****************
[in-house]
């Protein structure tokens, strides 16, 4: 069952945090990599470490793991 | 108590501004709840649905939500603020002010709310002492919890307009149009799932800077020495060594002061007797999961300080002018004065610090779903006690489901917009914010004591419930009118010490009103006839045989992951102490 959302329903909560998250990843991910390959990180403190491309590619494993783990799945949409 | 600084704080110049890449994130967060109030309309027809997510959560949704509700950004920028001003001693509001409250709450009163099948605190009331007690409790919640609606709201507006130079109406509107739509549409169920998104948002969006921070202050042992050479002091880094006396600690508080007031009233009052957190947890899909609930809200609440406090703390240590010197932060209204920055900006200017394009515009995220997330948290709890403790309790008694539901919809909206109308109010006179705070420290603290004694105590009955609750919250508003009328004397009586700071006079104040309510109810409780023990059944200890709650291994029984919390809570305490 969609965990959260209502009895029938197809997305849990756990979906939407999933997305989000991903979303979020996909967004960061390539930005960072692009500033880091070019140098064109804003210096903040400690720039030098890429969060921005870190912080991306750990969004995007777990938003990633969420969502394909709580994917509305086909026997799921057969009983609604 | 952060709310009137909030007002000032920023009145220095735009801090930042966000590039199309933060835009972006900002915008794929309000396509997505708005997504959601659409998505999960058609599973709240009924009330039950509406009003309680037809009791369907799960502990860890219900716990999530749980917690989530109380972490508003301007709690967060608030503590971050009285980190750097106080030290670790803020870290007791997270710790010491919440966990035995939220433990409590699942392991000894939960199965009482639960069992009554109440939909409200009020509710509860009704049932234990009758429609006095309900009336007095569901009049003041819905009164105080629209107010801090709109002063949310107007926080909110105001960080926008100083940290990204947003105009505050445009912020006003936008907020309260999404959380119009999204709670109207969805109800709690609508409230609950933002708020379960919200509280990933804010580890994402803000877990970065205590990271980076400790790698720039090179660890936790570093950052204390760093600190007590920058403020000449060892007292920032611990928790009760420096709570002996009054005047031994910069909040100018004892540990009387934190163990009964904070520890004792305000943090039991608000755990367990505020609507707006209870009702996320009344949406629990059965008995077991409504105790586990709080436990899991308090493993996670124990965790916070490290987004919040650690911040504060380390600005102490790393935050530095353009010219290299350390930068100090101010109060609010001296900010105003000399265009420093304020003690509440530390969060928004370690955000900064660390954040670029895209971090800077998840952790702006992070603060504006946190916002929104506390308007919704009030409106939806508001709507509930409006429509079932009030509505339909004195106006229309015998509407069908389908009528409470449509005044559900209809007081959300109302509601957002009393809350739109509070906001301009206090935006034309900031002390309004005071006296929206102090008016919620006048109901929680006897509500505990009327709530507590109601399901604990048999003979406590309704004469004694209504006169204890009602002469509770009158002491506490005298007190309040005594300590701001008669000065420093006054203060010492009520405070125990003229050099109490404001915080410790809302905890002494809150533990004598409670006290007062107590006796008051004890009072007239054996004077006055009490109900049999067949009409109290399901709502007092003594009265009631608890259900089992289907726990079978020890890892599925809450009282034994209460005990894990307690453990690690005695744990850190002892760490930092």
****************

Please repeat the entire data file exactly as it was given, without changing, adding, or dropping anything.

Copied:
[in-house]
């Protein structure tokens, strides 16, 4: 069952945090990599470490793991 | 108590501004709840649905939500603020002010709310002492919890307009149009799932800077020495060594002061007797999961300080002018004065610090779903006690489901917009914010004591419930009118010490009103006839045989992951102490 959302329903909560998250990843991910390959990180403190491309590619494993783990799945949409 | 600084704080110049890449994130967060109030309309027809997510959560949704509700950004920028001003001693509001409250709450009163099948605190009331007690409790919640609606709201507006130079109406509107739509549409169920998104948002969006921070202050042992050479002091880094006396600690508080007031009233009052957190947890899909609930809200609440406090703390240590010197932060209204920055900006200017394009515009995220997330948290709890403790309790008694539901919809909206109308109010006179705070420290603290004694105590009955609750919250508003009328004397009586700071006079104040309510109810409780023990059944200890709650291994029984919390809570305490 969609965990959260209502009895029938197809997305849990756990979906939407999933997305989000991903979303979020996909967004960061390539930005960072692009500033880091070019140098064109804003210096903040400690720039030098890429969060921005870190912080991306750990969004995007777990938003990633969420969502394909709580994917509305086909026997799921057969009983609604 | 952060709310009137909030007002000032920023009145220095735009801090930042966000590039199309933060835009972006900002915008794929309000396509997505708005997504959601659409998505999960058609599973709240009924009330039950509406009003309680037809009791369907799960502990860890219900716990999530749980917690989530109380972490508003301007709690967060608030503590971050009285980190750097106080030290670790803020870290007791997270710790010491919440966990035995939220433990409590699942392991000894939960199965009482639960069992009554109440939909409200009020509710509860009704049932234990009758429609006095309900009336007095569901009049003041819905009164105080629209107010801090709109002063949310107007926080909110105001960080926008100083940290990204947003105009505050445009912020006003936008907020309260999404959380119009999204709670109207969805109800709690609508409230609950933002708020379960919200509280990933804010580890994402803000877990970065205590990271980076400790790698720039090179660890936790570093950052204390760093600190007590920058403020000449060892007292920032611990928790009760420096709570002996009054005047031994910069909040100018004892540990009387934190163990009964904070520890004792305000943090039991608000755990367990505020609507707006209870009702996320009344949406629990059965008995077991409504105790586990709080436990899991308090493993996670124990965790916070490290987004919040650690911040504060380390600005102490790393935050530095353009010219290299350390930068100090101010109060609010001296900010105003000399265009420093304020003690509440530390969060928004370690955000900064660390954040670029895209971090800077998840952790702006992070603060504006946190916002929104506390308007919704009030409106939806508001709507509930409006429509079932009030509505339909004195106006229309015998509407069908389908009528409470449509005044559900209809007081959300109302509601957002009393809350739109509070906001301009206090935006034309900031002390309004005071006296929206102090008016919620006048109901929680006897509500505990009327709530507590109601399901604990048999003979406590309704004469004694209504006169204890009602002469509770009158002491506490005298007190309040005594300590701001008669000065420093006054203060010492009520405070125990003229050099109490404001915080410790809302905890002494809150533990004598409670006290007062107590006796008051004890009072007239054996004077006055009490109900049999067949009409109290399901709502007092003594009265009631608890259900089992289907726990079978020890890892599925809450009282034994209460005990894990307690453990690690005695744990850190002892760490930092």